CBSSports places Ayers at #41 (6 in position).

Yahoo! places Ayers as the #2 4-3 defensive end.

Bleacher Report places Ayers at #28 overall.

Here is an scouting report from MHR on Ayers (click here).

As we all know Ayers was drafted by the Denver Broncos as the second of our two first round picks at 18th overall of the 2009 NFL Draft.

Signing with Broncos:
ENGLEWOOD, Colo. — The Denver Broncos on Monday (August 4, 2009) signed outside linebacker/defensive end Robert Ayers, whom they selected in the first round (18th overall) of the 2009 NFL Draft from the University of Tennessee. As per club policy, terms of the deal were not disclosed. Ayers signed a five-year contract with $9.7 million guaranteed.

In his rookie season he recorded 19 tackles and no sacks. He recorded his first professional sack in week 1 of the 2010 season against David Garrard of the Jacksonville Jaguars.

Broncos Career:
Ayers started his career with the Broncos back at the position he originally wanted to play in college, Outside Linebacker. He played OLB for his first two years under McDaniels and his '3-4' defense.

As a rookie Ayers totaled 18 tackles (13 solo), two pass breakups and one fumble recovery in 15 games (1 start) . He registered multiple tackles in five consecutive games (Games 4-8) and six times for the season. He made his first career start at Phi. (12/27) and recovered a fumble on special teams in that contest.

His second year Ayers was as a starter and he posted 39 tackles (32 solo), 1.5 sacks (6.5 yds.), one pass defensed and one forced fumble in 11 games played (10 starts) in 2010. He tied for the team lead with 10 quarterback hits while ranking fourth on the club with six tackles for a loss. He recorded his first career sack (5 yds.) in the season opener at Jacksonville. He had two tackles for a loss and helped set the edge at Tennessee, limiting Titans running back Chris Johnson to his third-lowest rushing output (53 yds.) in his previous 24 contests. He missed Games 6 through10 with a foot injury.

Ayers made the switch from linebacker to defensive end prior to the start of the 2011 season and recorded a career best in sacks (3-12) and starts (13) in addition to his 39 tackles (25 solo), two pass breakups, one fumble recovery and one forced fumble. During an 'Ask a Bronco' video done by DenverBroncos.com, linked here and referenced at the bottom, Ayers was asked a question about the two different positions:

Q: Having played OLB and now moving back to DE, what do you prefer about DE and will miss most about linebacker? (I paraphrased)
A: I am happy to be back, I do miss LB because it is very versatile, you can drop into coverage, rush the passer and thats fun. But DL is my home and I am happy to be back. But I need to keep working and trying to get better. (paraphrased again).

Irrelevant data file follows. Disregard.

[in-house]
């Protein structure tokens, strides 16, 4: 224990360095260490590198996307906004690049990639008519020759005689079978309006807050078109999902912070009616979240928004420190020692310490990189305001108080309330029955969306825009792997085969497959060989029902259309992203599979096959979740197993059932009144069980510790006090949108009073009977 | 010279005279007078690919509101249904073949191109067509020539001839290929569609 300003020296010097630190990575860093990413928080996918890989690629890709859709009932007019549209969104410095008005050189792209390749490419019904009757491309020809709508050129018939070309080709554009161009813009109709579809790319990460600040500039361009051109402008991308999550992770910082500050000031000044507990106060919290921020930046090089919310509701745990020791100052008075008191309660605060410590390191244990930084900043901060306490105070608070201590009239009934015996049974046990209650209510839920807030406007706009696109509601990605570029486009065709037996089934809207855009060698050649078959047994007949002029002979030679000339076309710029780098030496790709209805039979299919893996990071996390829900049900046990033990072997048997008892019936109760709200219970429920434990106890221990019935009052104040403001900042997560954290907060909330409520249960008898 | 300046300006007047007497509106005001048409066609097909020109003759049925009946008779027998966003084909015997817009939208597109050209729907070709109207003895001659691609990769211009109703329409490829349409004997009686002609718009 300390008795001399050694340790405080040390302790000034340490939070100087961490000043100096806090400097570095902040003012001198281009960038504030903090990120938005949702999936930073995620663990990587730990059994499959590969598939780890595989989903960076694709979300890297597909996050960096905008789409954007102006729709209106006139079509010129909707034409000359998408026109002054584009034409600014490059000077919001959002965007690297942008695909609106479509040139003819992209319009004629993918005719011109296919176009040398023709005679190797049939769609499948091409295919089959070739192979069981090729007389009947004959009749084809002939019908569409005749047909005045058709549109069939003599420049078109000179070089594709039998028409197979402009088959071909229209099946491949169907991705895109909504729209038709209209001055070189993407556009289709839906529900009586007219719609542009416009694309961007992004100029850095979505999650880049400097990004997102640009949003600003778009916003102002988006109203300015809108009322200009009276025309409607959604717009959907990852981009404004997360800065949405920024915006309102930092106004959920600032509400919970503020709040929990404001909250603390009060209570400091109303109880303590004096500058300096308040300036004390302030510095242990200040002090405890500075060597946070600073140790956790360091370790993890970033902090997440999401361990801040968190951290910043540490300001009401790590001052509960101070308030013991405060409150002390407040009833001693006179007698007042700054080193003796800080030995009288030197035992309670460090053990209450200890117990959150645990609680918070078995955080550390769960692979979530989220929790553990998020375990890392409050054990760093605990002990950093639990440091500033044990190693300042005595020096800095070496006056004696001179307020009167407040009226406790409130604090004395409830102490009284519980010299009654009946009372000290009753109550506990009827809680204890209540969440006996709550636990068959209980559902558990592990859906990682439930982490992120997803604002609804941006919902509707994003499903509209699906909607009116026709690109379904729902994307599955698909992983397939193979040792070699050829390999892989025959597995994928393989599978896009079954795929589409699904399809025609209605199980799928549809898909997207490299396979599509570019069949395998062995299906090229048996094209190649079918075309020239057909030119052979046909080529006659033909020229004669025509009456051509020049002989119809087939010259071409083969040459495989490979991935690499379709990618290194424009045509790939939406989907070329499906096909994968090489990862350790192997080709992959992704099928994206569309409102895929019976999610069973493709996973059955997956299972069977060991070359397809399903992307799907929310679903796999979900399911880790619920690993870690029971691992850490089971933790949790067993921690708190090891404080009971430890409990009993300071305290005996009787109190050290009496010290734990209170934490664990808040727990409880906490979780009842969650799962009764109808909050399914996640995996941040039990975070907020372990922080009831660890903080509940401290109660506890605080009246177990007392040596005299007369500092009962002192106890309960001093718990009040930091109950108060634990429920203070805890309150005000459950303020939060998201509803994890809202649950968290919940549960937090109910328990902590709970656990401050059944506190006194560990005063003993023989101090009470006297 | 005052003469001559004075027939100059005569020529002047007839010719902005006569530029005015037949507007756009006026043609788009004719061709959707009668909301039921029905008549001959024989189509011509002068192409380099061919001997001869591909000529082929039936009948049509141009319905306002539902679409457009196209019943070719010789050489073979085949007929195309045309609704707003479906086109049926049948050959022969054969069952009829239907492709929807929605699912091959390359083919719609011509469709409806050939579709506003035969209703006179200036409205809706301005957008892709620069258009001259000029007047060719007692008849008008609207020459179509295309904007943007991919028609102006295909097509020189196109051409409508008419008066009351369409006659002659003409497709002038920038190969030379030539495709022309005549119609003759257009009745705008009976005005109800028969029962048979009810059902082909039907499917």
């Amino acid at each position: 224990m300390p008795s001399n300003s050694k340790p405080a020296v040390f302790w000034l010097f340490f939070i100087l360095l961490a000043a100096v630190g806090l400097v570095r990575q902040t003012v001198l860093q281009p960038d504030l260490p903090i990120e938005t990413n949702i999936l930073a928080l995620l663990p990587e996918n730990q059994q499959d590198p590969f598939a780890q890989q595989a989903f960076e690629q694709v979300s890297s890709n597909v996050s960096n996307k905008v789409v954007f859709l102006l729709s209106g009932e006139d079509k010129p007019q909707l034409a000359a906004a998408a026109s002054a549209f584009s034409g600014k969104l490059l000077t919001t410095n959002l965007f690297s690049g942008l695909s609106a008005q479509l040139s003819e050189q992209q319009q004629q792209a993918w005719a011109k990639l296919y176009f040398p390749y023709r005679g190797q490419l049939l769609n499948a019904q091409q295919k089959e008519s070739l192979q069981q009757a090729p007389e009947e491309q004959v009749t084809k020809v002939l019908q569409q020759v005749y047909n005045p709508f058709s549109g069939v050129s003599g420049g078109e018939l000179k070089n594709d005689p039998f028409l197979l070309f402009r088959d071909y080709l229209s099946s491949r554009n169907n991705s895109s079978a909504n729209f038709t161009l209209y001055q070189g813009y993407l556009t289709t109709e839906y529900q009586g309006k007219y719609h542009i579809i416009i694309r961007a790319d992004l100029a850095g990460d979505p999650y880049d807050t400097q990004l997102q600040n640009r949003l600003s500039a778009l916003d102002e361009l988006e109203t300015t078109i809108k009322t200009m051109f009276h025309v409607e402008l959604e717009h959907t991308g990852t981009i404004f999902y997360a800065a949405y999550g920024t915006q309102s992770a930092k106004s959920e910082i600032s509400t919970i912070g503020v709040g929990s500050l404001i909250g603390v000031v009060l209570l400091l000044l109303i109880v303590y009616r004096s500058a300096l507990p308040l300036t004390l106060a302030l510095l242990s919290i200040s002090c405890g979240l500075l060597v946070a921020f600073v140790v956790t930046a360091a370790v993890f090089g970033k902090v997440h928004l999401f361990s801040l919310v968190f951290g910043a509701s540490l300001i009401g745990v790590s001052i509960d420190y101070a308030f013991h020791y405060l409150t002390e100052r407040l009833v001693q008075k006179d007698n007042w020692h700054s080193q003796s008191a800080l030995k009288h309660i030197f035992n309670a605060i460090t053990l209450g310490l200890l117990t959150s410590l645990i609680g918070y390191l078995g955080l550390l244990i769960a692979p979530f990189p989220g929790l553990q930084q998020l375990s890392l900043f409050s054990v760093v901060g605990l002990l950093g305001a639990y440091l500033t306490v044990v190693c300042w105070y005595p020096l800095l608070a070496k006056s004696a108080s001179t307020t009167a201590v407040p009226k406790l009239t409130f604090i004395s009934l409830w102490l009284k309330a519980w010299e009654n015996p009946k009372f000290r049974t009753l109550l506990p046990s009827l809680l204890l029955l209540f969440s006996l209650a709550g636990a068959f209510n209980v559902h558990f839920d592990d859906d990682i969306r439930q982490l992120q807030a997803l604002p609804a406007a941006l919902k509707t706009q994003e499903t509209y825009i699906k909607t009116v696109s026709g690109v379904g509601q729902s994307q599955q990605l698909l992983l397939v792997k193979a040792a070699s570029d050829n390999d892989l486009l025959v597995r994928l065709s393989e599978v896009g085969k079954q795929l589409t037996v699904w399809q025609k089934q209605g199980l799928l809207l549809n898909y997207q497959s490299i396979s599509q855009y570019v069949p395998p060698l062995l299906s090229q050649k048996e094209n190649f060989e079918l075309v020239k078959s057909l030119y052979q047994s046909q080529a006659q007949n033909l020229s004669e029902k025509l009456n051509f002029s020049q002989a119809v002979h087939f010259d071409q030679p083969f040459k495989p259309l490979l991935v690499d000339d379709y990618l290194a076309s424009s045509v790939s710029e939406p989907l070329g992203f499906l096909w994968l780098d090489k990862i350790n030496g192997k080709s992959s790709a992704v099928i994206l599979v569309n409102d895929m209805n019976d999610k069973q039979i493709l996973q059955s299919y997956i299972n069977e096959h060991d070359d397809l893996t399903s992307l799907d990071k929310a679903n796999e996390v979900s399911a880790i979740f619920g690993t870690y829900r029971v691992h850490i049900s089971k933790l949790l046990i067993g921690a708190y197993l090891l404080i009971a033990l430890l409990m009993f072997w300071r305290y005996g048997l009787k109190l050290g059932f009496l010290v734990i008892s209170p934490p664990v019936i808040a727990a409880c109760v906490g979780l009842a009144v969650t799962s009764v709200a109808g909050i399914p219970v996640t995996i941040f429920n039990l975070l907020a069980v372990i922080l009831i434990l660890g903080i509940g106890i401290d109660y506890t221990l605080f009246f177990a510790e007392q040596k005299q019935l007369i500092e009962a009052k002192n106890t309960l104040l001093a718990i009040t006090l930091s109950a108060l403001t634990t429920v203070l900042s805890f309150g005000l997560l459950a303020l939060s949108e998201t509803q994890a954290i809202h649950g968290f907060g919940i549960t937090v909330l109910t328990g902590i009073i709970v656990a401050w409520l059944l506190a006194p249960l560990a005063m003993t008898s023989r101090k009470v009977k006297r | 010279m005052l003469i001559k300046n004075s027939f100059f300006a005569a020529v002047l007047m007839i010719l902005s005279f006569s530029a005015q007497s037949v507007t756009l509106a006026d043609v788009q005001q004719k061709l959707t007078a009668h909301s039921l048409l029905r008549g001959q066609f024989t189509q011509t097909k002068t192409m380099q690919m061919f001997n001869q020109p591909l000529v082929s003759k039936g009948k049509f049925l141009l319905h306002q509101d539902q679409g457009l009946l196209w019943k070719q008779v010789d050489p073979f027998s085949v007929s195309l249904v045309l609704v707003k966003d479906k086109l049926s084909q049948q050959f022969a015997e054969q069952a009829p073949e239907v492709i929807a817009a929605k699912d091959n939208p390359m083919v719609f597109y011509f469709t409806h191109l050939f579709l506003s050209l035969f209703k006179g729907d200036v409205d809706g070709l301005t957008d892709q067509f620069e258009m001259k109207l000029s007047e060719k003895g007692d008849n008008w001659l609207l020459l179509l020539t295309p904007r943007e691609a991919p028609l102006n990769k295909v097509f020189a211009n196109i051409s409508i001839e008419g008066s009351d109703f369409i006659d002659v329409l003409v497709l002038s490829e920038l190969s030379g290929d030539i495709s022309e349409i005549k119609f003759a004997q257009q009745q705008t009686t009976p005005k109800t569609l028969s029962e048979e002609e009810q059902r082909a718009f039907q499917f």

Notable Stats:
  • A third-year defensive end who totaled 57 tackles and 1.5 sacks (6.5 yds.) in his first two NFL seasons at the outside linebacker position.
  • Started 10-of-11 games played in 2010 and tied for the team lead with 10 quarterback hits despite missing five games due to injury.
  • Recorded a tackle for a loss in four consecutive games to start the 2010 season.
  • Notched the longest scoring fumble return by a Broncos rookie in team history with his 54-yard touchdown on Monday Night Football vs. Pittsburgh (11/9/09).
Here is an article about Ayers done before the Patriots playoff game after Ayers's impressive performance against the Steelers.
Before Pats game:
As the Broncos' starting left defensive end, Robert Ayers must rush the passer and also protect the edge. But has he finally turned the corner?

That's what Broncos fans — and probably coaches — want to know with the third-year pro having made three sacks in his past two games, including two last weekend in the playoff victory over Pittsburgh. Three sacks in two games is double Ayers' total (1½) for his first two pro seasons combined. The 6-foot-3, 274-pounder from Tennessee became a lightning rod for criticism each time the Broncos' defense struggled the past two seasons, or when the sky turned blue.

That comes with the territory when a team expends a first-round draft choice on a player (No. 18 overall in 2009) and he doesn't turn into an immediate playmaker.

"I don't think I'm anywhere near where I need to be," Ayers said this week.

His performance against the Steelers offers optimism as well as a glimpse of his potential. Ayers got to Pittsburgh quarterback Ben Roethlisberger at critical junctures of the game.

Ayers sacked Roethlisberger for a 9-yard loss early in the second quarter, forcing Pittsburgh into a third-and-16 while backed up on its 14-yard line.

Bam: On the next play, Roethlisberger's pass was intercepted by Broncos rookie safety Quinton Carter, setting up a Matt Prater field goal for a 17-6 Denver lead.

Then, on the last play of regulation, Ayers ended any Steelers hopes for a Hail Mary finish from the Denver 49 when he dropped Roethlisberger for a 15-yard loss.